New cyclist - Aches and pains


I just started cycling for the first time since being 10 years old, having spent a few hundred quid on a single speed, and after a couple of days and about 10 miles of cycling on each day, I've got aching hands from pressing the brakes, an extremely sore gluteus maximus, legs that are almost too painful to walk on and a sore neck.

My bike is correctly sized and everything, the saddle and bars are at the correct height, thus it's very annoying to have acquired these ailments, particularly as I consider myself a physically fit 18 year old who should be unfazed by a medium distance cycle commute.

Is this a common occurrence among those who take up cycling for the first time? How long will it take for my body to become accustomed to cycling?



Comfy armchair to one person & a plank to the next
Why do you think the bars, saddle and brake levers are in the right places?

Try this:


If you have just started cycling you should take it easy and build up your distance gradually. Don't worry about speed that will come in time


Über Member
I feel your pain :smile:

I'm 51 and began cycling last April for the first time since I was about 16. I bought a £110 Rockrider 50 from Decathlon. For the first 3-4 weeks I could only manage 5 miles at a time along the canal path followed by about 30 mins of gasping for breath on the kitchen floor, followed by a couple of days of hobbling around in pain. I had painful heels of my hands where I was leaning on the handlebars, and a mild sore neck.

By mid Autumn, I was regularly cycling for 15 miles with just a minute or two recovery. I bought a B'Twin 500 road bike which made riding on the road massively easier and faster. The pain in my hands went away sometime around the change in bike, though that might just have been a coincidence - I also got some cycling gloves with padding on the heels of the hand. Still had a mild sore neck, but my legs were fine.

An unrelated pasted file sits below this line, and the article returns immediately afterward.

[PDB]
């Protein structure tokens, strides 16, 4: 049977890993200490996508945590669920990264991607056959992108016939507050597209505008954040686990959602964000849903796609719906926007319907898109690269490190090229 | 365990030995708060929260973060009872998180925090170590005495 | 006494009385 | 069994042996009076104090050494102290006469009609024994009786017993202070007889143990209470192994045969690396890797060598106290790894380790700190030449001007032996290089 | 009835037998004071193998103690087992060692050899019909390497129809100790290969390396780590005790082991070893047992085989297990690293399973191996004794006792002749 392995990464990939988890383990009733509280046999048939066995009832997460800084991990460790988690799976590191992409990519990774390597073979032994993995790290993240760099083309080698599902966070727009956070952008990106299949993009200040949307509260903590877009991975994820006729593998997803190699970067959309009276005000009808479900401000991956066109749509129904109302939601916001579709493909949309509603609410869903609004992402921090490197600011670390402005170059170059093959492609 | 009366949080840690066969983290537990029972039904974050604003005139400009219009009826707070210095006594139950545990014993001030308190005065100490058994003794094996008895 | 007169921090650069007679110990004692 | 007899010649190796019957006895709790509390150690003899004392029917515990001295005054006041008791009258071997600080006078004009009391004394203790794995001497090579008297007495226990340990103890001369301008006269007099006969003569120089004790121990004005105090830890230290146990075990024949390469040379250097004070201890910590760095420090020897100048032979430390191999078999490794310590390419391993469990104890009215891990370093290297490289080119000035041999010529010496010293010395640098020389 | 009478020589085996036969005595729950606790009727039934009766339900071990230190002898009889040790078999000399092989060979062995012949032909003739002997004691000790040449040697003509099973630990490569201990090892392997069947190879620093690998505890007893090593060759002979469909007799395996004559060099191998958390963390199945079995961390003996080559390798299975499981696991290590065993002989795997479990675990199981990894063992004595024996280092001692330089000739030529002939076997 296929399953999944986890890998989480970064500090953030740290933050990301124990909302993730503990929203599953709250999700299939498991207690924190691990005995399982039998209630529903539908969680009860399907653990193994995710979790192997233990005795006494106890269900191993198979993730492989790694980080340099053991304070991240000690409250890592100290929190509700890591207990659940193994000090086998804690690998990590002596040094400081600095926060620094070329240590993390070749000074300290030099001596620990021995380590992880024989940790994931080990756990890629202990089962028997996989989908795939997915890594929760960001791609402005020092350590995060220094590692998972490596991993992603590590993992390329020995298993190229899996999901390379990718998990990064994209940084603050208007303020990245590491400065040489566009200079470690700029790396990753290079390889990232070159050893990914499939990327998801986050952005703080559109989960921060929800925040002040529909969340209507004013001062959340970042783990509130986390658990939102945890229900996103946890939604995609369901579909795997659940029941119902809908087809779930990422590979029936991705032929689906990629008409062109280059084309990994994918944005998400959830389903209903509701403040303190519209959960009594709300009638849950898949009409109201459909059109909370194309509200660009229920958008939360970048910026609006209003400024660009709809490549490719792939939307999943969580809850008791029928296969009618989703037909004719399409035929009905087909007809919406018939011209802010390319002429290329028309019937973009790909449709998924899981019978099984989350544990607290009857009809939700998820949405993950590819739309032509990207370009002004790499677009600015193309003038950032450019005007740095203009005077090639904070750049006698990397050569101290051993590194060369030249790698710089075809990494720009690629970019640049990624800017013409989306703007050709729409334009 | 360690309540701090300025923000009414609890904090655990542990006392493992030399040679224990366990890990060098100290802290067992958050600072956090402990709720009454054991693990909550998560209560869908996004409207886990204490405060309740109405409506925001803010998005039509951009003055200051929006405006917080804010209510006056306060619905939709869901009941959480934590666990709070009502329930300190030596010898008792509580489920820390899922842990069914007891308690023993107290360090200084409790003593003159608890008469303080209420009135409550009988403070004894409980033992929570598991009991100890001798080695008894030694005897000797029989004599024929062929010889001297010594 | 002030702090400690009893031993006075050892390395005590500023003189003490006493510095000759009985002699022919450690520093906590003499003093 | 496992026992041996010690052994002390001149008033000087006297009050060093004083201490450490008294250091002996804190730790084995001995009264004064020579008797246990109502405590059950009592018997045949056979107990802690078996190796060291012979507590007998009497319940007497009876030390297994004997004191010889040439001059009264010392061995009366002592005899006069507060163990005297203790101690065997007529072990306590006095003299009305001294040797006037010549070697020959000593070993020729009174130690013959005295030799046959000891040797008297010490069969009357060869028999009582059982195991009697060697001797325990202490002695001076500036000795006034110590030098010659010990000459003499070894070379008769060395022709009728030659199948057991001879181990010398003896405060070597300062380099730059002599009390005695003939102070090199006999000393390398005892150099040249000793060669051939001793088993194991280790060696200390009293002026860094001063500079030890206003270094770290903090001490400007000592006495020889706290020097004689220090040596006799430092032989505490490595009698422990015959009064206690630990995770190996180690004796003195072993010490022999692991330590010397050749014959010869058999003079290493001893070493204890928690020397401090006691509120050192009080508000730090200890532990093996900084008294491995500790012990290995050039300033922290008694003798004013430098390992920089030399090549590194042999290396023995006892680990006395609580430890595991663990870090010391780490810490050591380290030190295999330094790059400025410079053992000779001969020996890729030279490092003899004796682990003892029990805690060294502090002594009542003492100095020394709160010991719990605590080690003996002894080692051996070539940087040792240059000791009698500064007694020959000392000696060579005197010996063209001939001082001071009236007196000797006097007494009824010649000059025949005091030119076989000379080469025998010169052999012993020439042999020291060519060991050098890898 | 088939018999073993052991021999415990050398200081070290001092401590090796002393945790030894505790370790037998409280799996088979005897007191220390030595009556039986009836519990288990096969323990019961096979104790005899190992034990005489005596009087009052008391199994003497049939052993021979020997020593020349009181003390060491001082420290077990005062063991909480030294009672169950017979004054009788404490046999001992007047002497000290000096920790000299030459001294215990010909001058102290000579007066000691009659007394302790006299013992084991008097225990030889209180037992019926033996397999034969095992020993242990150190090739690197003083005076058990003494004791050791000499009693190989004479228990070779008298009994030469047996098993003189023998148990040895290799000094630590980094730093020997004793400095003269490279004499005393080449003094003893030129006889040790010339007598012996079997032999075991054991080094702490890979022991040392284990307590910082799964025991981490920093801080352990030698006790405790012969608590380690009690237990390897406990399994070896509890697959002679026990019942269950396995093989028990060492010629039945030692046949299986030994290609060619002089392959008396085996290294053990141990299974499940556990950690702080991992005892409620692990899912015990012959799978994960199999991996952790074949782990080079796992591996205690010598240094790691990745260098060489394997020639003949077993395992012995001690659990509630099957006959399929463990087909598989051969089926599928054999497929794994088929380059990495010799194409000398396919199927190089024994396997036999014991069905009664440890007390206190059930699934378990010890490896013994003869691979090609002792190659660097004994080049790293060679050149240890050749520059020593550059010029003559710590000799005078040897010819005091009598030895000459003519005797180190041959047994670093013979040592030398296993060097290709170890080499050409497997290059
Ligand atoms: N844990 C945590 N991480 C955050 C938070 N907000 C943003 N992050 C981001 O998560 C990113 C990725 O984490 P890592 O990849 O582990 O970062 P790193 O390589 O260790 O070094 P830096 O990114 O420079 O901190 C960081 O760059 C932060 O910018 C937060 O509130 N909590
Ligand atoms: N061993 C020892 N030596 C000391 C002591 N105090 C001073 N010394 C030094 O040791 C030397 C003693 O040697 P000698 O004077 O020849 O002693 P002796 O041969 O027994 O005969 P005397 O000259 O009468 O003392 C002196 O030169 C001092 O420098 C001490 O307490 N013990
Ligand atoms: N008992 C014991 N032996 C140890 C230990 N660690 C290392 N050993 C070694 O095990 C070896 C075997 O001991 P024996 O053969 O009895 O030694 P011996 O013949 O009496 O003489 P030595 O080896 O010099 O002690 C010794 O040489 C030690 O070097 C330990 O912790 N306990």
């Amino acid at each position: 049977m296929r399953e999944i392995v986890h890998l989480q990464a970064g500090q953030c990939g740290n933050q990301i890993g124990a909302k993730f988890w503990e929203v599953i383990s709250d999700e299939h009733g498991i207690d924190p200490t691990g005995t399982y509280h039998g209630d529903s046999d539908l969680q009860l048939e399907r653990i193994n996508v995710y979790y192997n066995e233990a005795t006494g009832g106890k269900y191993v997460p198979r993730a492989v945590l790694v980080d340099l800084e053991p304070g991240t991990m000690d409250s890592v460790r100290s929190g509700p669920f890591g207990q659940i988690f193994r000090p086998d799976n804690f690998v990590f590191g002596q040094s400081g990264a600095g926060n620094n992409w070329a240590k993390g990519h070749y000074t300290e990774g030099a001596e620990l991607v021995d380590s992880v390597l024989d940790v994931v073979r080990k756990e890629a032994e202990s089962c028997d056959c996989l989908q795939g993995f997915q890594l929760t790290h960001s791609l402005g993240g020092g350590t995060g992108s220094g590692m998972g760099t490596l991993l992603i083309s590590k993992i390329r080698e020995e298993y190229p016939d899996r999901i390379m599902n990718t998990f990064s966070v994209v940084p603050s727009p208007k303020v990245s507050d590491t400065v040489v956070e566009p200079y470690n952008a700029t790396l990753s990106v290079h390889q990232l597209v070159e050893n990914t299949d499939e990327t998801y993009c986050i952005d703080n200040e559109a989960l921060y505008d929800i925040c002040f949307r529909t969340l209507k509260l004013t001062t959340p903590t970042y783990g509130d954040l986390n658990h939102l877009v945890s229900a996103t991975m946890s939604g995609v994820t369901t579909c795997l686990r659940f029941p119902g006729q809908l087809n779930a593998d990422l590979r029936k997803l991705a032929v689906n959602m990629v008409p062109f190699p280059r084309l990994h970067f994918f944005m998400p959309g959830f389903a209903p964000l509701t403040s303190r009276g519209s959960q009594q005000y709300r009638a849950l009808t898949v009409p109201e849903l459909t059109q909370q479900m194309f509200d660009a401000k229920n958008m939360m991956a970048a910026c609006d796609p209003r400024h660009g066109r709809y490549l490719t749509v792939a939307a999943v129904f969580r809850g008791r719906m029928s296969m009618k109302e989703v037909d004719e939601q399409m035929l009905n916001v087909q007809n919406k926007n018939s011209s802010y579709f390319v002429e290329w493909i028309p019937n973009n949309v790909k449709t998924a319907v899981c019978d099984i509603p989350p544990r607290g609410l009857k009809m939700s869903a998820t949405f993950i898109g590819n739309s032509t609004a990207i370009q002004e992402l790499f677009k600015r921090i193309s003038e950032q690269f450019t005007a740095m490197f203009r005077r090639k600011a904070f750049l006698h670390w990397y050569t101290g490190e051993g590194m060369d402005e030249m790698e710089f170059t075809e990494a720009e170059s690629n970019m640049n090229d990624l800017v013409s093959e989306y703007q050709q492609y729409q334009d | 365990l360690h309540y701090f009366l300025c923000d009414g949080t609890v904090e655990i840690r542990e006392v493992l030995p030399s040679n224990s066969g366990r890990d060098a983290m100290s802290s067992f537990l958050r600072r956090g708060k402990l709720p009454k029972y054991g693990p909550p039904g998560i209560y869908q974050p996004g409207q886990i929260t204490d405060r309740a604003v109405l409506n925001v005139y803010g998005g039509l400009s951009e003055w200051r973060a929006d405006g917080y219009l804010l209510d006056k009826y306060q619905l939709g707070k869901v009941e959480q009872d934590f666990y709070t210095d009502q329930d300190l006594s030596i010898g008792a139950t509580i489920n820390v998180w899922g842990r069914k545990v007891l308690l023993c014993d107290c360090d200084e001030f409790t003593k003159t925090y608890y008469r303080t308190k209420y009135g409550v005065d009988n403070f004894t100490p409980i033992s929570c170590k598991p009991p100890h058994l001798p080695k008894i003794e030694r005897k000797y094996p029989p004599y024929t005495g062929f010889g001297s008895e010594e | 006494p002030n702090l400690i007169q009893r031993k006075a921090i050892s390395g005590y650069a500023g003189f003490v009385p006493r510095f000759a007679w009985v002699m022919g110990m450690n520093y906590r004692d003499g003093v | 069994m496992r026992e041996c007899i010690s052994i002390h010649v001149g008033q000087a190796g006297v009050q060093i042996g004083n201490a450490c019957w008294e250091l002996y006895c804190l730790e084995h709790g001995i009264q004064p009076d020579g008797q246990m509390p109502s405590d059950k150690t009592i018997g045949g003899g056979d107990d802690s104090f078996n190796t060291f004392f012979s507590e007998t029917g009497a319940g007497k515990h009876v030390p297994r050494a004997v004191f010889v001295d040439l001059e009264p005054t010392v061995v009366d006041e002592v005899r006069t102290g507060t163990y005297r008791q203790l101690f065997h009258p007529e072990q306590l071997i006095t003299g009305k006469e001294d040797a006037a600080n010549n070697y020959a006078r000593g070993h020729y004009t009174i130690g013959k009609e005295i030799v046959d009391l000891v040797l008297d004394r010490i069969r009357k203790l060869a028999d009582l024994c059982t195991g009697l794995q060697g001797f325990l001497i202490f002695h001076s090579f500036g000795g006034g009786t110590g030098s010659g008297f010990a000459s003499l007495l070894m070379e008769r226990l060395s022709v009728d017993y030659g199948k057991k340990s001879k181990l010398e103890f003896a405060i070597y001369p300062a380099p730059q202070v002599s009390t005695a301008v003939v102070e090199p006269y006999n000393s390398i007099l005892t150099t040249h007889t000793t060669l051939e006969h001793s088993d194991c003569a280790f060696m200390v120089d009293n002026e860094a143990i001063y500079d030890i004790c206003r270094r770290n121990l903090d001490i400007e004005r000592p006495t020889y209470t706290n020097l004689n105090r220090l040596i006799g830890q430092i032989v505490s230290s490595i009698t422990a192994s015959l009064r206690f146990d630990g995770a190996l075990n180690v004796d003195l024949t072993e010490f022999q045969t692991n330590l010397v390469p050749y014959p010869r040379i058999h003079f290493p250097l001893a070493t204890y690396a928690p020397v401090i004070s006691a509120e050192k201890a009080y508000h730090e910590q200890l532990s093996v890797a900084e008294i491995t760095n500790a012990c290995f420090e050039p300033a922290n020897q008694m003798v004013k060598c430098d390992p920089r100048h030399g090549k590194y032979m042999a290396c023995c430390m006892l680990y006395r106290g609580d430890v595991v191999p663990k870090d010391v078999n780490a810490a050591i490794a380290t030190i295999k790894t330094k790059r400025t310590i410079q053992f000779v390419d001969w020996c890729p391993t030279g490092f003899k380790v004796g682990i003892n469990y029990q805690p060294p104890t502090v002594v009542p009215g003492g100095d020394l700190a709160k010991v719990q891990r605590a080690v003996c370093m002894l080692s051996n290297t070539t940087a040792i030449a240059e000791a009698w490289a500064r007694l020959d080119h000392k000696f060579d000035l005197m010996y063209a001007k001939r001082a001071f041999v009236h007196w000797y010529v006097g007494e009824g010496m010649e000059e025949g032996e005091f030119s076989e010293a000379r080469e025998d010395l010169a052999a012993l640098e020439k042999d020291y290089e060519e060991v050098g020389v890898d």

Since then I have increased my mileage, done two or three 50 mile rides and will probably do a 70 mile ride next time there is decent weather at a weekend. Now, I am fully recovered by the time I have wiped down the bike after cycling for 50 miles and my legs have no pain whatsoever (the morning after my last 50, I went out for another 30 mile ride). I still have a sore neck and its caused a lot of pain in my right shoulder and arm (lots of muscles in spasm I think) - my theory is that for about 30 years I have sat at a desk working on computers and my posture is diabolical (rounded shoulders, head slightly leaning forwards, etc); riding for up to several hours in this position results in the pain I think, so I am currently trying to fix my posture (see the turtle link in Hopefully, this will sort things out.

So I would say keep riding and the legs will get used to it - build the distance up gradually. At various times I remember saying to my wife "No way I will ever ride more than x miles in one go", x being 5, 7, 10, 15, 18, 25, 30. I just don't say it any more - after a 50 mile ride at Christmas where it seemed like 49 miles was into-the-wind and most of the time it was sleeting pretty hard, I'm pretty confident that on a good day I could easily make 100 miles. I've also been going to spinning classes at the local leisure centre over winter and this has really built my leg strength up. For the pain in your hands and neck, I would look closely to see if there is a reason - for myself, I decided that if I wanted that pain to go away then I had to change something; it wasn't going to go away in time if I just ignored it.